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Suppose that your quantum system is described by $\sigma = \rho + \delta\rho$, where both $\sigma$ and $\rho$ are density matrices while $\delta\rho$ is "small". The Von Neumann entropy of the system is given by: $$ S(\sigma) = \textrm{Tr}[\sigma \log \sigma] $$ Does anyone know how to expand the Von Neumann entropy in terms of $\delta\rho$? I am thinking of something like: $$ S(\rho+\delta\rho) \simeq S(\rho)+F(\delta\rho) $$ where I do not know what $F(\delta\rho)$ is.

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  • $\begingroup$ Have you tried $S(\rho+\delta\rho)\approx S(\rho)+\delta\rho \cdot S'(\rho)+$ for small $\delta\rho$? $\endgroup$ – Zachary Jun 14 at 20:54
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    $\begingroup$ Could you comment more on what you think about when you write $S' (\rho)$? Thanks for the help! $\endgroup$ – Knomes Jun 17 at 8:03
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$\newcommand{\Ket}[1]{\left|#1\right>}$ $\newcommand{\Bra}[1]{\left<#1\right|}$ $\newcommand{\Dyad}[1]{\Ket{#1}\!\Bra{#1}}$

I found an answer in this recent paper: https://arxiv.org/abs/1906.08203

We re-define $\sigma$ as $\sigma = \rho + \epsilon \delta \rho$. Let $\rho = \sum_i p_i \Dyad{i}$ denote the eigendecomposition of $\rho$ while we call $P_i$ the eigenvalues of the matrix $\sigma$. Since $\sigma$ is Hermitian, standard perturbation theory applies and, assuming the $p_i$ are non-degenerate we may write up to second order in $\epsilon$ $$ P_i \simeq p_i + \epsilon \delta \rho_{ii} + \epsilon^2 \sum_{j\neq i} \frac{\left|\delta \rho_{ij}\right|^2}{p_i - p_j}. $$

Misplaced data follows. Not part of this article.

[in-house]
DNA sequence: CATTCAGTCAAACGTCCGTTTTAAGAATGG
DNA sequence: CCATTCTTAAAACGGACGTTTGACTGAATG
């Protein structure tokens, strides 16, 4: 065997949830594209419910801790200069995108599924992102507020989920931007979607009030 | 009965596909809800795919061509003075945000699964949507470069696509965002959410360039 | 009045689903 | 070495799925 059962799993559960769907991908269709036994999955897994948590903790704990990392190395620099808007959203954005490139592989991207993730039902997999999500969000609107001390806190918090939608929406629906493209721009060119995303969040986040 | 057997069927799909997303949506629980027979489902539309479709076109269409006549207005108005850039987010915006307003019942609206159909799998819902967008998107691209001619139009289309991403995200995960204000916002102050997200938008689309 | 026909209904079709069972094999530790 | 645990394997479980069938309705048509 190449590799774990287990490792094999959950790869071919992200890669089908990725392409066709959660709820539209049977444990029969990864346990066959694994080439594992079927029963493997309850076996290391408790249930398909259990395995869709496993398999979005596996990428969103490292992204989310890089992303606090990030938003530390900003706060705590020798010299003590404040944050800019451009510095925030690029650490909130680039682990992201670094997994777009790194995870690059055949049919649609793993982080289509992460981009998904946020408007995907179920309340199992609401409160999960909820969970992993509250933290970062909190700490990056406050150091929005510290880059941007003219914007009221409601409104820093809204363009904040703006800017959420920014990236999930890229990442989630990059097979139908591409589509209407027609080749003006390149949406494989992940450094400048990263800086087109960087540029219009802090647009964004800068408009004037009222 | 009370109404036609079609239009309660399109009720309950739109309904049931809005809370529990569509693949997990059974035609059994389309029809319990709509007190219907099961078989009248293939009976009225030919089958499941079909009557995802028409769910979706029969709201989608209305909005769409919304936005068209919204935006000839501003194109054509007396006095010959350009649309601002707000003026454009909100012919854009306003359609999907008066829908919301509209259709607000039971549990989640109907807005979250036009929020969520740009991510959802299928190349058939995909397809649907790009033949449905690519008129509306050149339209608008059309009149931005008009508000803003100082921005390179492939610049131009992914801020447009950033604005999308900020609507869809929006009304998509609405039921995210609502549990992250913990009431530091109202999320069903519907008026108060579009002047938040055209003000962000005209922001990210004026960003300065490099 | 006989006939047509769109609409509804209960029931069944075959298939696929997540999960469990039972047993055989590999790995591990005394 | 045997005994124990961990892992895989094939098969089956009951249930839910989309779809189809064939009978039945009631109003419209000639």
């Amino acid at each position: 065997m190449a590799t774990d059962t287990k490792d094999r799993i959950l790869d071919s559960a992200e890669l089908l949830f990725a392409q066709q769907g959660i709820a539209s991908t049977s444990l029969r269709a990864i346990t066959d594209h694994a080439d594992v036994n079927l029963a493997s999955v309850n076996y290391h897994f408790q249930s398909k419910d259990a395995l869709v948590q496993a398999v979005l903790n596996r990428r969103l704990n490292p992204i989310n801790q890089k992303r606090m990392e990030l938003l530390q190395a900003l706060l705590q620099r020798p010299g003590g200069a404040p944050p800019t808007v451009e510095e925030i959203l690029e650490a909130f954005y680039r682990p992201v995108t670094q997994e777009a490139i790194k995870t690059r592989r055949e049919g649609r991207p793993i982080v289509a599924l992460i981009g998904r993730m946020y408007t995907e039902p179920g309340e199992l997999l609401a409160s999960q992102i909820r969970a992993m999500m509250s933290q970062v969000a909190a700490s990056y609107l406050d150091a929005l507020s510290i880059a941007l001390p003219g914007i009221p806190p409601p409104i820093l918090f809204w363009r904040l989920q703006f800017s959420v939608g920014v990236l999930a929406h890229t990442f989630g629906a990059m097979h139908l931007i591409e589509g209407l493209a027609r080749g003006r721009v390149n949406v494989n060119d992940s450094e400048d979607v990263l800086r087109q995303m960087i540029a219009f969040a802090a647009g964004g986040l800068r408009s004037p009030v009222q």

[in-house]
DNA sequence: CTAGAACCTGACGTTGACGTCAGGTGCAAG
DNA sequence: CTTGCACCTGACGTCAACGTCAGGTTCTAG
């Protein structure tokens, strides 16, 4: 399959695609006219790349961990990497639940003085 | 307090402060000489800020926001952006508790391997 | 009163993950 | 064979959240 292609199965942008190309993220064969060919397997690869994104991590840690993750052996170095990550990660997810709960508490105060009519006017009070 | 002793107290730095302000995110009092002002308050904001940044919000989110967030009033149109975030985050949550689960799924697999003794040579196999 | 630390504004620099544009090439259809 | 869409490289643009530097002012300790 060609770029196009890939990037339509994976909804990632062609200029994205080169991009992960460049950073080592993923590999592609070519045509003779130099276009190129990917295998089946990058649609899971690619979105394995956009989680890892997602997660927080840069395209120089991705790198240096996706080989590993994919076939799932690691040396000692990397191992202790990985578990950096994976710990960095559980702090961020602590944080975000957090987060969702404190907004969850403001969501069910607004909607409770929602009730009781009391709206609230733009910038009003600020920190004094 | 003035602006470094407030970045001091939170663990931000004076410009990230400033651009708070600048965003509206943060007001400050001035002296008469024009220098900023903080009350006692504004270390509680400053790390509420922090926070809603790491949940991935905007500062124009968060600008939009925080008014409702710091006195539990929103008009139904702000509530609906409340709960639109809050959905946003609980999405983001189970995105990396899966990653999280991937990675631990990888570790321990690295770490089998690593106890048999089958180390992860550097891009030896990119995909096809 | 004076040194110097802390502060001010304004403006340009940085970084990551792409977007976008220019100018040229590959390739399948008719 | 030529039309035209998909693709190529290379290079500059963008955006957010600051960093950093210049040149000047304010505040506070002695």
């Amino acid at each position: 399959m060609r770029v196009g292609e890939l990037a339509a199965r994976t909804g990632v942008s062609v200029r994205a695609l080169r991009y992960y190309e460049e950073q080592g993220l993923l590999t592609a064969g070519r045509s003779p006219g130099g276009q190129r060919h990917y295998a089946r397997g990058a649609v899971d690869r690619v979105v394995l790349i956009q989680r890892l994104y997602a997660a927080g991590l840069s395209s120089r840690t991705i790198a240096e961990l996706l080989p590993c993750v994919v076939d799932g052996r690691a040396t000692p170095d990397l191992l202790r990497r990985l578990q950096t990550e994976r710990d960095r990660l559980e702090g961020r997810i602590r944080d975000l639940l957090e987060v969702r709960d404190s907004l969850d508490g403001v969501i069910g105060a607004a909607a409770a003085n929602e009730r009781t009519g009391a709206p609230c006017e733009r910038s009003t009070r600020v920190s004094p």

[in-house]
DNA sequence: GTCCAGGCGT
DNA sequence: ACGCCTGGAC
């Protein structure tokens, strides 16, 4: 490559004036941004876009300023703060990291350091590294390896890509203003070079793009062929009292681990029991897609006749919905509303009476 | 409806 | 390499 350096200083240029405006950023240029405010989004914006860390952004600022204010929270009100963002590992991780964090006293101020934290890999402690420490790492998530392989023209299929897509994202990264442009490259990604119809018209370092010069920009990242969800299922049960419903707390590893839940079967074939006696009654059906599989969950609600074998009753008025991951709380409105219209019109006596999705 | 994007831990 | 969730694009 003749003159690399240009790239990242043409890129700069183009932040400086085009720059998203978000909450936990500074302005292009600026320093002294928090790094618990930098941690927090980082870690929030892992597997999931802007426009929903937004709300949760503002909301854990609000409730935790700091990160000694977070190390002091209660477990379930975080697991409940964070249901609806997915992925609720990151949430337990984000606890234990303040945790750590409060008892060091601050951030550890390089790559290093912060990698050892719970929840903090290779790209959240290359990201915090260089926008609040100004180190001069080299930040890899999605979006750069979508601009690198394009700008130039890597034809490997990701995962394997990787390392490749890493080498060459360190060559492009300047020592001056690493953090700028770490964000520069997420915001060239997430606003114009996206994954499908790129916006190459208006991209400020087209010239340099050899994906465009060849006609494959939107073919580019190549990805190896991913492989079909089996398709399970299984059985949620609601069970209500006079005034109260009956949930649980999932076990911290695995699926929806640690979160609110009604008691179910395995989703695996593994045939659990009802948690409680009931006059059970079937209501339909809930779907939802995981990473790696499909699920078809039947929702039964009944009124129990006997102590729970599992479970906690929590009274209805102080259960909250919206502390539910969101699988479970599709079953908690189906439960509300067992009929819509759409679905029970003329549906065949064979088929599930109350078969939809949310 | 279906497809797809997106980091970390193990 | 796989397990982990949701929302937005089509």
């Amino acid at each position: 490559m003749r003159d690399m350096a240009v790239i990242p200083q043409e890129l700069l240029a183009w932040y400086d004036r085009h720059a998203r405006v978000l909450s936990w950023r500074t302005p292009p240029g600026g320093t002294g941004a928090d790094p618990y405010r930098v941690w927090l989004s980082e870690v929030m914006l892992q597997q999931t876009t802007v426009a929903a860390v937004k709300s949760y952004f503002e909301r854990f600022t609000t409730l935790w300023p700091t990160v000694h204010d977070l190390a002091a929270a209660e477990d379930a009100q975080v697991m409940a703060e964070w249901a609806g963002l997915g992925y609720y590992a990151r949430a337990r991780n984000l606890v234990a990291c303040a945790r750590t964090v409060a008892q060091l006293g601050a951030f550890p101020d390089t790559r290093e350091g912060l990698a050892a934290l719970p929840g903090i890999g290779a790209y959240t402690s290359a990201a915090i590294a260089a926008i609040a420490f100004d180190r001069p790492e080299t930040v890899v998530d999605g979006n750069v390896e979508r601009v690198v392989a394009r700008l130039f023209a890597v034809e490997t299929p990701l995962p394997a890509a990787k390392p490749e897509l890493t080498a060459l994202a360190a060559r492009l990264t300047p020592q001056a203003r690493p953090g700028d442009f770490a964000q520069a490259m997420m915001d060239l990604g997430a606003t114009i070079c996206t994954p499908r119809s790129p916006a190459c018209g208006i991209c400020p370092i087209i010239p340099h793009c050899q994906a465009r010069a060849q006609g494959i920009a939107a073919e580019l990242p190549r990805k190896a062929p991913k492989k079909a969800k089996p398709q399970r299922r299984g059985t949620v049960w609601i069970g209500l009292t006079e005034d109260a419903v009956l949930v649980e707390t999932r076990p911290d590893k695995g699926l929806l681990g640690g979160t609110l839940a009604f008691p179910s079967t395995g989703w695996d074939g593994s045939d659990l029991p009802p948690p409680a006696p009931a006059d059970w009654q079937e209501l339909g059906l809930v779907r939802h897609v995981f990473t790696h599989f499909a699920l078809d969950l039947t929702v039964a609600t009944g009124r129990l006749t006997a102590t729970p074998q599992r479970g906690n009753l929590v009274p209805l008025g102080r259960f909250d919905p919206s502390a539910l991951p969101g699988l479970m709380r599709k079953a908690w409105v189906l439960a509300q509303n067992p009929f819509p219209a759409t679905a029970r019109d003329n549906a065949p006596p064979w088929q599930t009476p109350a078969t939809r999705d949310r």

Then, we can also expand the logarithm $$ \log P_i = \log \left[p_i \left(1 + \epsilon \frac{\delta \rho_{ii}}{p_i} + \epsilon^2 \frac{1}{p_i} \sum_{j\neq i} \frac{\left|\delta \rho_{ij}\right|^2}{p_i - p_j} \right) \right] \simeq \log p_i + \epsilon \frac{\delta \rho_{ii}}{p_i} + \epsilon^2 \left( -\frac{\delta \rho^2_{ii}}{2 p_i^2} + \frac{1}{p_i} \sum_{j\neq i} \frac{\left|\delta \rho_{ij}\right|^2}{p_i - p_j} \right) $$

Lastly, expanding $P_i \log P_i$ in $\epsilon$ up to second order and using $\textrm{Tr} (\delta \rho) = 0$, i.e. $\sum_i \delta \rho_{ii} = 0$ we get $$ S(\sigma)=-\sum_i P_i \log P_i \simeq S(\rho) - \epsilon\sum_i \delta \rho_{ii} \log p_i -\epsilon^2 \sum_i \left( \frac{\delta \rho^2_{ii}}{2 p_i} + \sum_{j \neq i} \frac{ \left|\delta \rho_{ij}\right|^2}{p_i - p_j}\log p_i \right) $$

Notice that $$ \sum_i \sum_{j \neq i} \frac{ \left|\delta \rho_{ij}\right|^2}{p_i - p_j} =\sum_i \sum_{j > i} \frac{ \left|\delta \rho_{ij}\right|^2}{p_i - p_j} +\sum_i \sum_{j < i} \frac{ \left|\delta \rho_{ij}\right|^2}{p_i - p_j} =0 $$ because $ \left|\delta \rho_{ij}\right|^2 = \left|\delta \rho_{ji}\right|^2$.

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  • $\begingroup$ "while 𝜎=∑𝑃𝑖∣𝑖⟩⟨𝑖∣" -- $\sigma$ generally cannot be expressed in this form. $\endgroup$ – Norbert Schuch Jun 25 at 17:21
  • $\begingroup$ Sorry, of course, they are not on the same basis in general. I changed the text, thanks. $\endgroup$ – Knomes Jun 26 at 7:19

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